One of the driving figures in the case made in that book is Paul Ramsey, who wrote that “the specific solution of urgent problems is the work of political prudence and worldly wisdom. In this there is room for legitimate disagreement among Christians and among other people as well in the public domain—which disagreement ought to be welcomed and not led one way toward specific conclusions.”

I was reminded of this perspective again when listening to the interview Gabe Lyons did with Chuck Colson back in 2007. At one point in the interview, Gabe asks Chuck about younger evangelicals’ disenchantment with the politicization of evangelical Christianity. One of the things Chuck says is,

I do a very unscientific poll myself whenever I talk to young people and I know exactly the kind of answers you’re getting. They’re turned off by what they regard as right wing politics. Which is unfortunate. I wrote a book about this called “Kingdoms and Conflicts,” recently re-released and updated by Zondervan as “God and Government.” It says Christians shouldn’t be [in the hip pocket] of any political party. It’s a mistake when we are looked upon as marrying an ideology.

On the danger of ideology, he continues: “The greatest enemy of the gospel is ideology. Ideology is a manmade formulation about [how] world [ought to] work. We don’t believe in that. We believe in the revelation of truth in Scripture.”

In returning to my comment cited above, I think we can see corporate worship as a kind of litmus test for what does and does not inspire us, ideologically, confessionally, and otherwise. Perhaps there are churches or parishes or even denominations and ecumenical bodies that we deem unfaithful, or at least distasteful, for the way they have integrated a social or political ideology into the corporate life of the church. But even so:

Would you be comfortable worshiping next to someone at church on Sunday morning whose political convictions are diametrically opposed to yours? If so, why? And if not, why not?

Acton University alum R.J. Moeller looks back on Chuck Colson’s life-changing influence. R.J. produces a popular podcast for the Values & Capitalism project at the American Enterprise Institute and also works as the director of communications for radio talk show host Dennis Prager and his Prager University. Moeller:

Since embarking on a career in writing, podcasting, and anything else related to the articulation of a God-fearing, free market-defending worldview that can pay my bills> Whenever I’m asked, “What do you want to do when you grow up?” I always answer the same way: whatever it is Chuck Colson does.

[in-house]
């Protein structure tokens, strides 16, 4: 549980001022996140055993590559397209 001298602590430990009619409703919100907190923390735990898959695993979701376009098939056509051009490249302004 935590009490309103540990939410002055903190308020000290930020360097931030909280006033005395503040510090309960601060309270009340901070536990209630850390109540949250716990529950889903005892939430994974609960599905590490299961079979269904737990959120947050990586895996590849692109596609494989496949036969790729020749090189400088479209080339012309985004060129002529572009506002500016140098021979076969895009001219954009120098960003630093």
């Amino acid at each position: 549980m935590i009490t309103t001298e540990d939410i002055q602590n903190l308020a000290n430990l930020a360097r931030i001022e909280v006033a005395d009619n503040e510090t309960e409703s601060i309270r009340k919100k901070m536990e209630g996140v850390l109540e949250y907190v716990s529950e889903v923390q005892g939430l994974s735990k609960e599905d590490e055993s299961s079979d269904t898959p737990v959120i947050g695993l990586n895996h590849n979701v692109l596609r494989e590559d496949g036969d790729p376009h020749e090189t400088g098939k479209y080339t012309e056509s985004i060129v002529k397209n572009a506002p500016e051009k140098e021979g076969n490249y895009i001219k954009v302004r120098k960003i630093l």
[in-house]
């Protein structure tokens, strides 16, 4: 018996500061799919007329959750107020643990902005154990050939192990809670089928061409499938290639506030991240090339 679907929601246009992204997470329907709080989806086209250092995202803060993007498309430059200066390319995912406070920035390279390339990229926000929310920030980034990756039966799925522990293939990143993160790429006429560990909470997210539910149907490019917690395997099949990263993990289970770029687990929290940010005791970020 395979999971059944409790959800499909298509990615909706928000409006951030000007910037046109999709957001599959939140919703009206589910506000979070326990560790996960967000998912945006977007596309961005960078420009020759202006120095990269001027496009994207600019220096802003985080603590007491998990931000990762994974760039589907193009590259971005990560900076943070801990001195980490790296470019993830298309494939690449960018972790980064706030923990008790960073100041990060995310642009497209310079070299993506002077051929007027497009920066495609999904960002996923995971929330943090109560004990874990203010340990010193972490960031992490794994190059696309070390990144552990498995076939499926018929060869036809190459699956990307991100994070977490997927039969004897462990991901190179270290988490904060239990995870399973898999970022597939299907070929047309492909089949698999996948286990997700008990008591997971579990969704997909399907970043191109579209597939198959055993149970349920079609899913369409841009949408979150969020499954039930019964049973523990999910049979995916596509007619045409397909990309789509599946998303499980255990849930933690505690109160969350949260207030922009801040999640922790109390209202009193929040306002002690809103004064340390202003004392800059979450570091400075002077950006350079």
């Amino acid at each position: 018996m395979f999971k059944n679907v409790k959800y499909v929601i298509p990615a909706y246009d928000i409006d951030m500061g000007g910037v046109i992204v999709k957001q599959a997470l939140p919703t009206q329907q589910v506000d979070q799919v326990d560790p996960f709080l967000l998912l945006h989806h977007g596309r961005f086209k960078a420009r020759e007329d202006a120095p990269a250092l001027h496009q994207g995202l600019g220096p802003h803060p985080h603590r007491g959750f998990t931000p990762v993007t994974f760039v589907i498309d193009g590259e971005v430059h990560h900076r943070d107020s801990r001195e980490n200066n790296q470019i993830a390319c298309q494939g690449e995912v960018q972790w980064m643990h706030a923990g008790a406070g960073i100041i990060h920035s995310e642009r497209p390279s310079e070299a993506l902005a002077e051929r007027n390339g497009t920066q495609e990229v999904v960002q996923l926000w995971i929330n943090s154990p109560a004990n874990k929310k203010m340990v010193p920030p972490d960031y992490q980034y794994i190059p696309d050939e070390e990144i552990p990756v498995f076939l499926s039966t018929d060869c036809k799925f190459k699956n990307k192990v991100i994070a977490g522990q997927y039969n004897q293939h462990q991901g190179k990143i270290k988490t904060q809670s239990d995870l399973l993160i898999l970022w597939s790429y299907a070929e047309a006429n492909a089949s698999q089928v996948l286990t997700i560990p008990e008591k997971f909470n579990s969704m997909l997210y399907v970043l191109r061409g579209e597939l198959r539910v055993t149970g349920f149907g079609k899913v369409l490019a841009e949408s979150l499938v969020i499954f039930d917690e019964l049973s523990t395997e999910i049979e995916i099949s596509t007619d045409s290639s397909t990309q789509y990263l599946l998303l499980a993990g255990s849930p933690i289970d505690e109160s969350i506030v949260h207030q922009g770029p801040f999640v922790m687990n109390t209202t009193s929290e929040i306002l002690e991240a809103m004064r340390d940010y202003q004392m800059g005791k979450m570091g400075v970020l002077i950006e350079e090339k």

The name of Chuck Colson was revered in my home growing up.  His books adorned our shelves.  His voice echoed from the speakers that my mom always had turned to Christian radio.  Before I ever read a single word of his, I knew Chuck Colson had something to teach me.

And boy did he ever!

It was a little over a decade ago, when I started college at Taylor University, that I finally sat down and read Born Again and How Now Shall We Live?  Nothing was ever the same.  I learned that ideas mattered (and have consequences).  I learned that God cared about the way we conducted ourselves in the culture and that we had a duty to learn about things like history and economics.  I learned that politics and party affiliations weren’t “ends” but “means” toward a free and virtuous society.

I learned that one didn’t have to compromise conviction for compassion.

For all the things that other prominent conservative evangelicals of the past 30 years have not been – whether that be the loud, pushy, painfully nuance-free voices that should have remained silent, or the indifferent, silent voices that should have cried out in disgust as Rome burned – Chuck Colson lived the life others talked about living.

Full of redemption, service, passion and truth, his was also a life worth emulating.

It’s wildly unpopular these days to label yourself anything.  People are either afraid of being pigeon-holed into something they don’t really understand, or become convinced that staking an ideological claim will cause them to “lose their witness.”

An entire generation of religious, free-market conservatives has Chuck Colson to thank for being the tip of the spear, voice in the wilderness on behalf of our values for more than three decades.

“Impartiality is a pompous name for indifference which is an elegant name for ignorance.”
G.K. Chesterton